One of the primary benefits of the early catechumenate was humility. If you are told it will take three years of formation before you are Baptized, the message is clear: you are not ready. What is not ready cannot be hurried. In Orthodoxy, the most important mode of learning is doing. Learning to pray is not an intellectual exercise, and thinking that it is reveals that we do not yet understand prayer. Prayer is formed in the heart and the heart is formed in the crucible of action.

The great wilderness experiences in the Tradition point to this formation. Moses must leave Egypt and find God in the wilderness. The children of Israel are made to wander forty years in the Sinai. Christ Himself symbolically spends forty days fasting in the wilderness (and we can only wonder if that were the first or only time). It is believed that St. Paul, after His conversion, spent years in the desert (Galatians 1:17). The Church bids us to a forty day fast twice a year (Advent and Lent). The realization that I not only do not know something, but am not yet capable of knowing it, is a humility rarely found in the contemporary world. If I don’t know it, then I simply haven’t found the right book yet.

It is strange that our culture acknowledges that our inner experience shapes our perception of the outer world, but then goes on to assume that we are capable of knowing and deciding everything in our lives. This notion, interestingly, is believed by a large number of contemporary Christians. The idea of “soul competency” holds that every soul is capable of reading the Scriptures and understanding them through the Holy Spirit. It is a bedrock notion behind many schemes of Sola Scriptura. The resulting chaos of Christian thought is ample evidence that this is patently untrue.

I am not here advocating a return to the three-year catechumenate of antiquity – our culture cannot bear such humility. But learning how to learn should be a fundamental aspect of the spiritual life. I noticed recently a complaint that the Holy and Great Council, set to meet at Pentecost this year, needed the “voice of women” in order to do its work. It is the cry of modernity. It assumes a sort of “native competency,” much like the modern ideas within our democracies. What Councils actually need are the “voices of the holy,” regardless of anything else. The tower of Babel is the worldly version of Pentecost. However, at Pentecost, those who spoke did so by the Holy Spirit, not by virtue of their biology.

Being formed into the image of Christ is not primarily the product of choice or decision. It is the work of the Holy Spirit as we keep the commandments. Being formed in the image of Christ is not the same thing as forming an opinion. Orthodoxy is not just something you think, it is mostly something you do. You pray. You pray in this way. If you do not pray these prayers, then it is because you have learned to pray prayers like them. We learn to use our bodies. We subject them to disciplines of fasting, vigils and self-control. We give alms. We learn not to be consumers but givers of thanks. “In patient endurance you acquire your souls” (Luke 21:19)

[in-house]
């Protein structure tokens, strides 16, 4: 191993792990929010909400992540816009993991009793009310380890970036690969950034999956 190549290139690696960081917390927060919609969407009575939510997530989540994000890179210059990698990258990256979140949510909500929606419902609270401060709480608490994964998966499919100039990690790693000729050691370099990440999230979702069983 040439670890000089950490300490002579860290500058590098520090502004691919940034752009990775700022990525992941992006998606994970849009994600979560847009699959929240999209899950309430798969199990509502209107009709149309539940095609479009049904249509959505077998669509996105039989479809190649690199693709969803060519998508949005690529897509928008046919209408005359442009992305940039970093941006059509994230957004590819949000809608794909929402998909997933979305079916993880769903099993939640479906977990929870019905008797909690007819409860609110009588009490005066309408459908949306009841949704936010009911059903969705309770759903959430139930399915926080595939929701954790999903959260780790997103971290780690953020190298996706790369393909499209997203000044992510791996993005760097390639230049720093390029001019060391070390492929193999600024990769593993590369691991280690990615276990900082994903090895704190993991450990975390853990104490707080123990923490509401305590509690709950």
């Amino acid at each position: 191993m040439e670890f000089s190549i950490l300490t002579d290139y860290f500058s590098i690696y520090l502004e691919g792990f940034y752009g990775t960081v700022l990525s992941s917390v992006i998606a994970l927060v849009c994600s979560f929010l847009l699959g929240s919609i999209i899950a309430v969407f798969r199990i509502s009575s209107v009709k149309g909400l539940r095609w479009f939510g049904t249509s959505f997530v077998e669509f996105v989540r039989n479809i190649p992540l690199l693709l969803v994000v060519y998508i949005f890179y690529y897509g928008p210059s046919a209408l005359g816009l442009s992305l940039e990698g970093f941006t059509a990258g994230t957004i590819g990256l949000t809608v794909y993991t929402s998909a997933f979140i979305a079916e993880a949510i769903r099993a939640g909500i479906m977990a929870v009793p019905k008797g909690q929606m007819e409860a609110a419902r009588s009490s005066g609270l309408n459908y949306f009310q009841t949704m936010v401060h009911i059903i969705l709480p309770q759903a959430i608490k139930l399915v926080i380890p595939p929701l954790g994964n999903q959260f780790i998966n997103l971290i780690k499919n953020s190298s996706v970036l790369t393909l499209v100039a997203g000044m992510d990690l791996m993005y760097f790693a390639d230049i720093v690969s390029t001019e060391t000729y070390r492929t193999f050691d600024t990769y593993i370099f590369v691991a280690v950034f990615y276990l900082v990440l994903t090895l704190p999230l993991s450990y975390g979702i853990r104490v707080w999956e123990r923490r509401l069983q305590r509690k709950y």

And it takes a while.

50 comments:

  1. “In Orthodoxy, the most important mode of learning is doing.”

    “It is the work of the Holy Spirit as we keep the commandments. Being formed in the image of Christ is not the same thing as forming an opinion. Orthodoxy is not just something you think, it is mostly something you do. You pray.”

    Father, thank you so much for this article. I’m also reminded of your great post from 12/13/2013 entitled “Do faith to have faith.” The two quotes above from you are sweet music to my soul and speak to perhaps the prime reason for me leaving the Evangelical world and seeking to become Orthodox. I grew weary of being told that DOING pretty much any Christian practice amounted to legalism and was me trying to earn my salvation.

  2. Fr. Stephen,
    I know this is not related to today’s post, but on Monday evening my Mother died.
    Would you consider writing something on coping with the death of a loved one?

    God bless

  3. I think this has powerful ramification for the way talk with non-Orthodox about Orthodoxy. I know from experience that presenting “facts” about the Church to those who are not living it is sometimes an exercise of futility.